Nikon 18-70?

Discussion in 'Mirrorless Digital Cameras' started by bryan_simpson, Mar 24, 2004.

  1. Hello,

    I am planning on getting a Nikon D70 soon, and was wondering what people thought of
    the new 18-70mm lens? I already have a nice 24-85mm lens for my film slr, and now
    wonder if buying the new 18-70 is worthwhile? Beyond the focal point differences, is there
    a major difference between these lenses? thanx

    Bryan
     
  2. Just keep in mind that the 18-70 DX is designed to project an image only big enough to cover a 23.7 x 15.6mm digital SLR sensor frame. On a film SLR, which has a film frame of 36.0 x 24.0mm, you'll get heavy vignetting. So if you have no plans to use this lens on your film SLR, you should be fine.
     
  3. I played with one in-store, it just arrived as a kit lens with the D70 the other day. I haven't
    run any comparisons with other lenses, but it feels like a winner. The build quality is far
    superior to, say, the 28-100 kit lenses Nikon is shipping with the N-75 and N-80. (And
    compared to the 18-55 EF-S lens that Canon is shipping with the Digital Rebel, the
    difference is truly night and day in term of materials and construction.) Is it worth the
    $300? Definitely, as long as you realize in adavance it will only ever be usable one a
    reduced-frame SLR.
     
  4. its actually a pretty sweet lens, its buily well and takes really good pictures, i debated getting it also because i just ordered a Sigma 24-70 F2.8 for my film camera, but i ordered it anyway because if i found out i wanted it later it would have cost more to buy alone then with the kit
     
  5. Thanks for all the info. What I was really wondering is, does the 18-70 lens have any
    significant advantages over my 24-85 lens? I know the 18-70 was made specificially for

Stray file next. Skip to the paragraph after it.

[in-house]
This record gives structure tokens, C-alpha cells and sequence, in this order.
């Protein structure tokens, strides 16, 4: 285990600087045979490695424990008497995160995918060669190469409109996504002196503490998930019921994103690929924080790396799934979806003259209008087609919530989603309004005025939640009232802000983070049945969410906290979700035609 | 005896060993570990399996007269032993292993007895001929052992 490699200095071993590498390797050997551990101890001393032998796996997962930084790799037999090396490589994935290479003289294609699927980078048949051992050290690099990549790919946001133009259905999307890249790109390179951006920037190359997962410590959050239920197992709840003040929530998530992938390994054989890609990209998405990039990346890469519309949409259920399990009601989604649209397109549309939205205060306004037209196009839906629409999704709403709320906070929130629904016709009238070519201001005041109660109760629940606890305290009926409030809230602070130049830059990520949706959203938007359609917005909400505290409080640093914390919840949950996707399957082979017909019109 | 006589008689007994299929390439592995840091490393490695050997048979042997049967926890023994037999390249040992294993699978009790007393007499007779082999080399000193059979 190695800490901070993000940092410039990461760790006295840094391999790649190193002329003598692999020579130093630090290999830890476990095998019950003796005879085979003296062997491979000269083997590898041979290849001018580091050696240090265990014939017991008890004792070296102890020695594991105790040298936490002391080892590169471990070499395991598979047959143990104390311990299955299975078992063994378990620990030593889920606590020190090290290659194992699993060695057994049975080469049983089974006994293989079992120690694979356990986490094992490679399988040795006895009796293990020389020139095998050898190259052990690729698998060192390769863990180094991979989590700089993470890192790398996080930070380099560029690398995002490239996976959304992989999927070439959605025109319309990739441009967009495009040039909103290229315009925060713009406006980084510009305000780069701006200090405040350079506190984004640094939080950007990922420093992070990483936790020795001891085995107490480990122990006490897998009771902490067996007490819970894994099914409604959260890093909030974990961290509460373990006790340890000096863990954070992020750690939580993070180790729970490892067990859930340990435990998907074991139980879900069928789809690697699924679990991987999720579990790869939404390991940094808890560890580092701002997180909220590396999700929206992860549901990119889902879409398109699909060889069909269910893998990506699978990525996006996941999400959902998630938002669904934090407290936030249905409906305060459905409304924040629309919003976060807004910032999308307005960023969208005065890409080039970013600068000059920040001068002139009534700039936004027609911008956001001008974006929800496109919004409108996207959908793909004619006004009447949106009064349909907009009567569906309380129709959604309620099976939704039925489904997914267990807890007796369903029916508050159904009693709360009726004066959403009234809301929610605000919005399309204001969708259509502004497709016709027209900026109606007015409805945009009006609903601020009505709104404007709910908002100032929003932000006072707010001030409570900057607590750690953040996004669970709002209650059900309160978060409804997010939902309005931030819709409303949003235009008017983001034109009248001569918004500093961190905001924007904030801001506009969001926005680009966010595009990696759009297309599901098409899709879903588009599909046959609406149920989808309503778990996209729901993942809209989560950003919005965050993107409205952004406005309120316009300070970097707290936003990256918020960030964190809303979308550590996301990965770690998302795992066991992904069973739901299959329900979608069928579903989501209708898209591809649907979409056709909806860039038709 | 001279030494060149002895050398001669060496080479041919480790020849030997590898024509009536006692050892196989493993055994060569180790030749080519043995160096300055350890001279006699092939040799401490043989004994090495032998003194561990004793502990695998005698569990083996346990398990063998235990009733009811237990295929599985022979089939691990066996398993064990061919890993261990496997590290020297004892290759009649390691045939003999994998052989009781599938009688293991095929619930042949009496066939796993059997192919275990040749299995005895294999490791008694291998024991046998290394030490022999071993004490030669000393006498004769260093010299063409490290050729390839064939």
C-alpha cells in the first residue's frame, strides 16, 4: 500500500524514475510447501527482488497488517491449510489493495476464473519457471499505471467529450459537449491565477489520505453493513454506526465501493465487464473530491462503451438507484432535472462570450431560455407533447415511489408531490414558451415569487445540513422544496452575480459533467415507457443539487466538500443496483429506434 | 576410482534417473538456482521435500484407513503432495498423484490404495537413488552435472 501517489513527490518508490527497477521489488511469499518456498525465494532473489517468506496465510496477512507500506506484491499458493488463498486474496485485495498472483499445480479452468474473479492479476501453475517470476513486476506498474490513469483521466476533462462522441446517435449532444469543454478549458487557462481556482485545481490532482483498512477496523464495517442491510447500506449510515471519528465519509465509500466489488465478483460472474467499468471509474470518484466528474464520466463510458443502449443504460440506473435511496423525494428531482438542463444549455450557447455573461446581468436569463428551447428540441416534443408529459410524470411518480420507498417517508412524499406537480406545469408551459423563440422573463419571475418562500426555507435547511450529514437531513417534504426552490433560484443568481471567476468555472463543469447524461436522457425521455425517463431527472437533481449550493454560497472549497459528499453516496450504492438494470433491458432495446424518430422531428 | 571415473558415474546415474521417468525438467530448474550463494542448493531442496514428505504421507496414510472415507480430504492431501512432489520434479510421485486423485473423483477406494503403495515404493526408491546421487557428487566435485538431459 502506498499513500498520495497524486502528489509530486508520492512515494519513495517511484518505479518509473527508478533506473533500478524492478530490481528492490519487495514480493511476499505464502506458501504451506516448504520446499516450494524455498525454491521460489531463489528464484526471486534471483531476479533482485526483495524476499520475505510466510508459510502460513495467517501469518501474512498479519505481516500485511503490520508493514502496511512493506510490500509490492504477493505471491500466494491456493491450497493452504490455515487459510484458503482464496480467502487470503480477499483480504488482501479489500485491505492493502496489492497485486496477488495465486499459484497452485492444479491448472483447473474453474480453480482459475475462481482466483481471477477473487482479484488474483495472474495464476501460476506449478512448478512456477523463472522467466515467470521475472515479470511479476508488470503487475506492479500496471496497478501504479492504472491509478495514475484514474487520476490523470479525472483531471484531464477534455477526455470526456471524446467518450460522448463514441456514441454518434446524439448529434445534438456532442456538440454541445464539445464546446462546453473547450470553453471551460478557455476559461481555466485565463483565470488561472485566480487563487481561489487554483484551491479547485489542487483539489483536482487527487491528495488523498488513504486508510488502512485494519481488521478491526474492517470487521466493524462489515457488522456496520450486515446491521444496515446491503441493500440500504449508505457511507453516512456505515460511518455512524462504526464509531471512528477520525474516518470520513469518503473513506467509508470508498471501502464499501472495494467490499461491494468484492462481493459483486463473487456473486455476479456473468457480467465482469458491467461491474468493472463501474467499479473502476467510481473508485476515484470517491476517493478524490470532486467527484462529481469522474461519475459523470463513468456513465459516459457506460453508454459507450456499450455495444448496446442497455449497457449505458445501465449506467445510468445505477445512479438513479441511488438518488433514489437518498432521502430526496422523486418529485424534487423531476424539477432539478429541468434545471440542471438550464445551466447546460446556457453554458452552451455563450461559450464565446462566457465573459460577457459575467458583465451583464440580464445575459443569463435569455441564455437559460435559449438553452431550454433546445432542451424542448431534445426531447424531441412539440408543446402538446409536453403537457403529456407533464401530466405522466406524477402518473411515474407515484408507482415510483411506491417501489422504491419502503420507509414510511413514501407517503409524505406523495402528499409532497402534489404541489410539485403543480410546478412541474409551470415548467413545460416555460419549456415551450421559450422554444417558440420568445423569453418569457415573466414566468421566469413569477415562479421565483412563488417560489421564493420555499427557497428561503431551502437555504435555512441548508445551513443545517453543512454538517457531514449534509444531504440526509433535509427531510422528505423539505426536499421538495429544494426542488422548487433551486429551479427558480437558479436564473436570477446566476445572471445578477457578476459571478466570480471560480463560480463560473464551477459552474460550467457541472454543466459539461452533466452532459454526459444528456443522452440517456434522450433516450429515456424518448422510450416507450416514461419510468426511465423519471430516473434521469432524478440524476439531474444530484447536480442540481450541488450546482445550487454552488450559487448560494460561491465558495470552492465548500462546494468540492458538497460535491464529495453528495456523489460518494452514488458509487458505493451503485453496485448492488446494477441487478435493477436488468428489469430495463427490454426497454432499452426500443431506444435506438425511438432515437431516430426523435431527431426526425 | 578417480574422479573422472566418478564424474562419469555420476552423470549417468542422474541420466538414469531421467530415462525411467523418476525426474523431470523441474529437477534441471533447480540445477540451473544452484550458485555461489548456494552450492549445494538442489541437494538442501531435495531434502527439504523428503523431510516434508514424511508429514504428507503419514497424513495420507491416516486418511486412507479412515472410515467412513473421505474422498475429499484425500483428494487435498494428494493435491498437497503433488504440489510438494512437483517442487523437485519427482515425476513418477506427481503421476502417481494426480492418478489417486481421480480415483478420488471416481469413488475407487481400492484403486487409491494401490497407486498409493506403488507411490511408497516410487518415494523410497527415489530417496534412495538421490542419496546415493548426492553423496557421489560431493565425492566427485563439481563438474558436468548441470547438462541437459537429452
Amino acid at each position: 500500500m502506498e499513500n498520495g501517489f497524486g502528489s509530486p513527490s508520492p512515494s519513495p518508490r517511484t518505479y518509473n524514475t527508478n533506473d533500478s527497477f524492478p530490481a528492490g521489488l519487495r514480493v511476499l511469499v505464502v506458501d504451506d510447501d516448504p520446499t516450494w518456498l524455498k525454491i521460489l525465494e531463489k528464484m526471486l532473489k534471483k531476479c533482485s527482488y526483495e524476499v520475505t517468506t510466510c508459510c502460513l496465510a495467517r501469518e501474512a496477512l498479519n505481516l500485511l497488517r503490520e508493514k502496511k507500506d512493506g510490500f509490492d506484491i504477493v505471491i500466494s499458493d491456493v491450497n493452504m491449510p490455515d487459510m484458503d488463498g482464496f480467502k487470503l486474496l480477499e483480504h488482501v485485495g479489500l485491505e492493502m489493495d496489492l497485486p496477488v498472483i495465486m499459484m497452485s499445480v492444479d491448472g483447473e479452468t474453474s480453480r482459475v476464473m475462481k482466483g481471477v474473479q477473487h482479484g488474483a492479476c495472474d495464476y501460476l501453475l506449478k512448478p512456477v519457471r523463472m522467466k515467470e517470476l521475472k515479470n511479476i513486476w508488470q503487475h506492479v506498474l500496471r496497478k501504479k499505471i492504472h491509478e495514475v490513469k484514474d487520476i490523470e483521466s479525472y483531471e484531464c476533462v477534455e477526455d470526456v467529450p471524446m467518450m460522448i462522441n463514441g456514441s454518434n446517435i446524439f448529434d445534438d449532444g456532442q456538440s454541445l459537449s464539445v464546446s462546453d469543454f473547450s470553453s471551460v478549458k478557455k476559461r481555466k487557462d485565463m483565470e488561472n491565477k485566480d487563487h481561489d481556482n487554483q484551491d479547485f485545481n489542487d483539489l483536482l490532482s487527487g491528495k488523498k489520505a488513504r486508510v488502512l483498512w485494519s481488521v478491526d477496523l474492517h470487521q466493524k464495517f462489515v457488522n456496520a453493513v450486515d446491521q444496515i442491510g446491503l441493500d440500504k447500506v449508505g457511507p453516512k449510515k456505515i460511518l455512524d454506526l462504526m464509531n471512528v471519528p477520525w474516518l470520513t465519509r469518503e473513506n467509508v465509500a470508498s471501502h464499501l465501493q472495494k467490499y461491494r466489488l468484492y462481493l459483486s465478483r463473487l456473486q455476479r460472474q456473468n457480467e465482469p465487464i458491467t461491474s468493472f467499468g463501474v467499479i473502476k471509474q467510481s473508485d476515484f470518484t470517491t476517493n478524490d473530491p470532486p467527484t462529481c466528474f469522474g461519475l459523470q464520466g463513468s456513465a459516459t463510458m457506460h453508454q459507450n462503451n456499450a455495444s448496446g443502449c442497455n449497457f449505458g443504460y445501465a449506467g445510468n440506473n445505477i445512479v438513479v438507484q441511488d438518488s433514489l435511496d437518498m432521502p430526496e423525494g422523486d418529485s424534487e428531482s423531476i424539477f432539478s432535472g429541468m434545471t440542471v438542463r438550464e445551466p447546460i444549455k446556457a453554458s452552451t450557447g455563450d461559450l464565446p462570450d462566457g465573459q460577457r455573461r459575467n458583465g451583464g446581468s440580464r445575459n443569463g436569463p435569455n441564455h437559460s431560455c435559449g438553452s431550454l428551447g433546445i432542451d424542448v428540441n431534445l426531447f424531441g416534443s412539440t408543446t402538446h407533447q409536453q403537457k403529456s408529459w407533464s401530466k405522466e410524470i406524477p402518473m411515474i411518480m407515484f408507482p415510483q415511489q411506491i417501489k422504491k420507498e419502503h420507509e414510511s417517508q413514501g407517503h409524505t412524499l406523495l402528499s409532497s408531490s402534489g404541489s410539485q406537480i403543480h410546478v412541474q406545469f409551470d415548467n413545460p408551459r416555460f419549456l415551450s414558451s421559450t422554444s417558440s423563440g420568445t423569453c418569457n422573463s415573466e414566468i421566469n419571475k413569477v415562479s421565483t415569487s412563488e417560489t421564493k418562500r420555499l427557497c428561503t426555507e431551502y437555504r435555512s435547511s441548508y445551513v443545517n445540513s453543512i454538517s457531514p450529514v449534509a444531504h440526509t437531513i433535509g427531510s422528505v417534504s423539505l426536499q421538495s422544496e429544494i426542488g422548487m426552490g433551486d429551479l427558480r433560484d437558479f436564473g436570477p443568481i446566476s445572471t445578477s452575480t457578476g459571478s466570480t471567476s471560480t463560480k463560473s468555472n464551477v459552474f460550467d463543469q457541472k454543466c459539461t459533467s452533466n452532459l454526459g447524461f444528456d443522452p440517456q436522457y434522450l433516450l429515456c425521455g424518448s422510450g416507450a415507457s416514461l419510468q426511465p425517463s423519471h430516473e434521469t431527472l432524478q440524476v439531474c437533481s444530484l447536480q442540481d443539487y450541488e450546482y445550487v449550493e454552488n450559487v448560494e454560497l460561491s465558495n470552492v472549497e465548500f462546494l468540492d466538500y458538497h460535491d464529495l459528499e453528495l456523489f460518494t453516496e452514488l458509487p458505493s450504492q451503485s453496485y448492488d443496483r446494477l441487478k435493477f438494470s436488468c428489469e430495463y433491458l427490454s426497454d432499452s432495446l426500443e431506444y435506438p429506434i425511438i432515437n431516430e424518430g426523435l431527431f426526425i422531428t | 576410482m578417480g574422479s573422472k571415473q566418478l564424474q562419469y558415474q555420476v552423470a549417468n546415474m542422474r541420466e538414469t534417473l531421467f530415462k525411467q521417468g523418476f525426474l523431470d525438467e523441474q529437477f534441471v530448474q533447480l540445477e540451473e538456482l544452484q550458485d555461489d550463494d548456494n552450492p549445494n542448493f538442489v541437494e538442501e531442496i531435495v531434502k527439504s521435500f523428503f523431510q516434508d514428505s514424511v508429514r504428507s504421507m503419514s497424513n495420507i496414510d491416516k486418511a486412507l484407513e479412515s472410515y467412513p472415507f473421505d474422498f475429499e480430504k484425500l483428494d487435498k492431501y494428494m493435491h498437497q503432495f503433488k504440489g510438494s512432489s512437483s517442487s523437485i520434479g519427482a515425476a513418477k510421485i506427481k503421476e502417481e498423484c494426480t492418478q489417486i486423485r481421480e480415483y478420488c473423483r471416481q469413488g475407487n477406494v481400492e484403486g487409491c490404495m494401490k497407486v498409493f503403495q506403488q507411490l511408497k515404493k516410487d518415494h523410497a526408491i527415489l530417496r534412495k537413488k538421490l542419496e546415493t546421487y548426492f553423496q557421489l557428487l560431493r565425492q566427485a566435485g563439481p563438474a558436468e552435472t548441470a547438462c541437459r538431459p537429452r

the D70, but what does that really mean?

    Bryan
     
  6. Slightly off the point, but related, I was wondering how it would work on a Fuji S2 or the S3 when it arrives. I assume that it would be fine as they have the smaller sensors too, but was wondering if nikon had done something to the electricals to stop this and boost their own sales with a range of made for digital lenses. HAs anybody tried or heard for sure. Any DX lens will do!
     
  7. ShunCheung

    ShunCheung Administrator

    Unlike Kodak's new DCS Pro SLR/c, which is a Canon EF mount DSLR apparently manufactured by Sigma with digital parts from Kodak and without Canon's blessings, the Fuji FinePix S2 and S3 are manufactured by Fuji with cooperation from Nikon. Fuji is actually getting top portions of the F80/N80 from Nikon and adds its own digital bottom portions. It is very much in Nikon's interest that the Fuji cameras are successful so that customers stay within the Nikon mount family and continue to buy Nikon lenses and perhaps Nikon bodies in the future, although the Fuji S2 and S3 also compete against Nikon's D100 and D70. Since the S2 and S3 are genuine Nikon bodies with Fuji sensors, compatibility with Nikkor lenses should not be an issue.
    Canon and Kodak are, on the other hand, not in good terms because of problems from their previous cooperation in DSLRs from the late 1990's.
     
  8. It is very much in Nikon's interest that the Fuji cameras are successful so that customers stay within the Nikon mount family and continue to buy Nikon lenses and perhaps Nikon bodies in the future, although the Fuji S2 and S3 also compete against Nikon's D100 and D70. Since the S2 and S3 are genuine Nikon bodies with Fuji sensors, compatibility with Nikkor lenses should not be an issue.
    I don't quite buy this argument. Anytime a user buys a Fuji body instead of a Nikon body, Nikon has lost that sale. And the purchase of Nikon lenses is not going to make up for that because they were going to buy Nikon lenses anyways. In truth, Fuji is as much a competitor with Nikon as any other company. It's just that allowing Fuji to use Nikon body parts is a necessary evil. It's better that they lose body sales to Fuji, rather than lose body sales (along with lens sales, too) to Canon. I'm sure that if Nikon could go it alone, they would just as well prefer that Fuji wasn't a player at all. That's probably why Nikon is limiting Fuji to using only N80 parts, and notably the new S3 has no i-TTL compatibility. So as you can see, Nikon is not allowing full compatibility to Fuji. Otherwise, if Fuji's had all the capabilities of any Nikon, that would pose a greater threat to Nikon. While the relationship may be cordial, it probably isn't very cozy. After all, Fuji is competing for the same DSLR sales as Nikon.
     

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